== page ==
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What’s a ‘Therapy Hangover,’ and How Do I Get Rid of It?

There’s no hair of the dog for this

When Catherine started therapy five years ago, opening up about everything that’s happened to her made her feel like she was on a bad bender. Going over “all the trauma you’ve experienced in life and seeing it in a healthier way is really like going over everything you ‘did the night before’ and seeing it through sober eyes,” the 35-year-old office manager tells me. For the first two years, the hour-long sessions never felt long enough. After each one, she’d replay the session over and over again in her head, leaving her “completely drained.”

Catherine was experiencing what’s called a “therapy hangover,” or the “mental, emotional or physical exhaustion following a psychologically demanding psychotherapy session,” clinical psychologist Carla Manly explains. Kind of like when an old computer buffers in response to too much data coming in, individuals go through a “recalibration process” wherein they’re consciously and unconsciously “integrating and processing the therapy session,” says Manly.

Though the concept of a therapy hangover has been casually used among clinicians for a long time, Manly credits therapist Bryan Nixon with popularizing the term in a 2016 blog post. In it, Nixon describes a therapy hangover as “that time-frame after a really meaningful session, typically lasting 1-4 hours in which you may have a slight bit of tunnel vision, your legs and body may feel a bit heavy, your thoughts will be a bit hazy.” (Manly notes some severe therapy hangovers can last up to several days.) 

Nixon goes on to say that this feeling “is a good indicator of the beginning of transformation.” Really, it’s the only hangover that means you’re actually doing a good job, but that doesn’t make it feel any better when it’s happening. In fact, Nixon notes he can always tell when new clients are having them because they’ll say things like, “I don’t know if this is helping. I think I am actually feeling a little bit worse.”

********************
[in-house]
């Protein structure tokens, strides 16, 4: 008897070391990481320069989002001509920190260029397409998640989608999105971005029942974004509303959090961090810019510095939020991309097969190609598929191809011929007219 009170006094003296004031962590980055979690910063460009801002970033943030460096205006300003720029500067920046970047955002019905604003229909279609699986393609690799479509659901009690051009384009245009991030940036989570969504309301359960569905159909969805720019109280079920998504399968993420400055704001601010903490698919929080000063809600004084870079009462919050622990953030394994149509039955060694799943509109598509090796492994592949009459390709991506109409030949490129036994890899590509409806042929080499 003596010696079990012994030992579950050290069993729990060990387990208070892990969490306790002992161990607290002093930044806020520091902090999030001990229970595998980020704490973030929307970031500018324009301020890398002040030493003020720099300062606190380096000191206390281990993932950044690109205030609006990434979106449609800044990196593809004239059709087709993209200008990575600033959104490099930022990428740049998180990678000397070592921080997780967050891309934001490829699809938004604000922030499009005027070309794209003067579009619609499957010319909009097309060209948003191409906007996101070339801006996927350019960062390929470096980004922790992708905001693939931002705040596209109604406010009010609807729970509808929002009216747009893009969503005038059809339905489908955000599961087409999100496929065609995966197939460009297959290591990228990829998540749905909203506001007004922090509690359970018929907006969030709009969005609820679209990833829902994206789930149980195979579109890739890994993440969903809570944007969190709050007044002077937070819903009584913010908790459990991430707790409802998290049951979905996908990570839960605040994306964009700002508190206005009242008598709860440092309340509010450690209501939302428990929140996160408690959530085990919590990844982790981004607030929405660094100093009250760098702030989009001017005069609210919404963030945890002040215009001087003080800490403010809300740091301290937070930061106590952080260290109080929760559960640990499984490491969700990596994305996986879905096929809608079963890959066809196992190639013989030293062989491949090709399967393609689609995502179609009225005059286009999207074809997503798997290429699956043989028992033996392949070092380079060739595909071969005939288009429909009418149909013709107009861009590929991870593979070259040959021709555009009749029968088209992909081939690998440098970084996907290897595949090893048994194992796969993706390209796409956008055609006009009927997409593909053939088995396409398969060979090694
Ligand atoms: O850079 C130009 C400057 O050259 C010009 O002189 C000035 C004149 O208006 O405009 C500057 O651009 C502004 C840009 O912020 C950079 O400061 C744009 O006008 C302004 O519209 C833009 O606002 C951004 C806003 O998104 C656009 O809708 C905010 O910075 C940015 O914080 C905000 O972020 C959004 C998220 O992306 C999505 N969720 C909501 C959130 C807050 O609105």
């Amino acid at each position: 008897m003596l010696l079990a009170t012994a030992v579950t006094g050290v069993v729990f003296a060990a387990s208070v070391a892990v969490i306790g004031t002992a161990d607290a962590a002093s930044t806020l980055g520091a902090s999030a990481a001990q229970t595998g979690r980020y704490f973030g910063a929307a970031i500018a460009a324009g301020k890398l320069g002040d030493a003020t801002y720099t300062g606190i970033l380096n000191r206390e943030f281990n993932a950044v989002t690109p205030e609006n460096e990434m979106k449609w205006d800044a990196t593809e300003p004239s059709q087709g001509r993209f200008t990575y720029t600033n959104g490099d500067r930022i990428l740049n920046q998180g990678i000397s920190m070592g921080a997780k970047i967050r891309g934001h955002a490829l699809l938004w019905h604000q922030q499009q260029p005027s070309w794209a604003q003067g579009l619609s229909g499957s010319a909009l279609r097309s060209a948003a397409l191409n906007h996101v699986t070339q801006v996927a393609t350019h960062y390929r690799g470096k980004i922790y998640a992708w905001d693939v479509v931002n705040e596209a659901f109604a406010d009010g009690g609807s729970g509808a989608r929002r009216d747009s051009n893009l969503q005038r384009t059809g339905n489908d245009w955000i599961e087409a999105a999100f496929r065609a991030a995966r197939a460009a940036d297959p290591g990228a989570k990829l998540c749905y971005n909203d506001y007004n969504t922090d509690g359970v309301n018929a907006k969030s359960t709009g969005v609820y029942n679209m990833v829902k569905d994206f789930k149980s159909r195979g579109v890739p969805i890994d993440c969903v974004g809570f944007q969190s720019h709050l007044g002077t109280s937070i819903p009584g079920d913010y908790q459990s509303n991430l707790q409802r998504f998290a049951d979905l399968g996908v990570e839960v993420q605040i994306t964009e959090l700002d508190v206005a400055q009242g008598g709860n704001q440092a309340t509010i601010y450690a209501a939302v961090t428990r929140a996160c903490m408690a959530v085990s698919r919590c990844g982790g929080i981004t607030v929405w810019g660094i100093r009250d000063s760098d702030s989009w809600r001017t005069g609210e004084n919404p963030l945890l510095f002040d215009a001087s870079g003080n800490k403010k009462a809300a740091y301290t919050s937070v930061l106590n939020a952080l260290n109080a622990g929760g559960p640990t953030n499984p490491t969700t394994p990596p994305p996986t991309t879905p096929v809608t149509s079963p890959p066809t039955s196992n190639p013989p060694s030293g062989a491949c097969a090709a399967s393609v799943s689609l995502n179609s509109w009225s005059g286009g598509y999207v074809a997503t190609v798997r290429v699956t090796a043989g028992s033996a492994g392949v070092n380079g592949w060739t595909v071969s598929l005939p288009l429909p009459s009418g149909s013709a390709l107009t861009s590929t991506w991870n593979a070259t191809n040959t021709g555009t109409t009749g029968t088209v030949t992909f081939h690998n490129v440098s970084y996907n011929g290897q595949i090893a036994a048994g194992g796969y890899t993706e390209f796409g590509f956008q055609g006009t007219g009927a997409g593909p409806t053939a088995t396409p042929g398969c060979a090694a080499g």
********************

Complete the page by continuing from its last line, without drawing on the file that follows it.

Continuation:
“Psychotherapists have long been aware that many clients experience a post-therapy period where they feel out of sorts, exhausted and unsure of their therapy progress,” Manly says. (Again, given what’s often asked of clients in therapy — like digging up deeply painful and buried parts of their past — it’s not entirely surprising that this would make some people feel a little beat up.)

But since therapy hangovers are generally a positive, not every mental-health professional is a fan of the label. “I don’t love the term therapy hangover because it often has a negative connotation around something that’s a normal part of the growth and healing that happens within and outside of therapy sessions,” therapist Heidi McBain says. 

For instance, the only way to prevent a mid-30s hangover is by not drinking, but if the same avoidance is applied to therapy, it’s going to be hard for anyone to improve. Instead, it might be better to handle your therapy hangovers the same way you would treat a college hangover — i.e., plan around them. But instead of not taking 8 a.m. classes, “have a buffer between therapy sessions and other commitments when possible.”

Nixon also recommends dealing with therapy hangovers head-on by remembering the three R’s: rest, reflect and reorient. Specifically, he suggests setting aside a minimum of 20 minutes to rest following a tough therapy session before taking a few minutes to look back on what you learned and do some sort of grounding exercise like deep breathing, or a light physical activity. 

In addition to rest and quiet time, Manly advises journaling and spending some time outside. ”After demanding sessions, I consistently remind my clients to create personal downtime to rest, relax and walk in nature,” she says. But not every therapist is going to bring up the subject, so it’s important to let them know if you’re struggling. 

To that end, Catherine never asked her therapist about her therapy hangovers, mostly because she didn’t know if they were normal or not. Intuitively, though, she knew not to avoid them either. “I’d start planning for the therapy hangover and clear my schedule after therapy and alert my husband that I’d like to be left alone that night,” she recalls. 

While Catherine hasn’t stopped showing up to appointments, her personal progress has made her hangovers small enough that she barely notices them anymore. “As the literal acceptance and work toward healing took place, those reeling thoughts lessened,” she says. 

And even that wasn’t the case, it’s the kind of hangover she’d now embrace.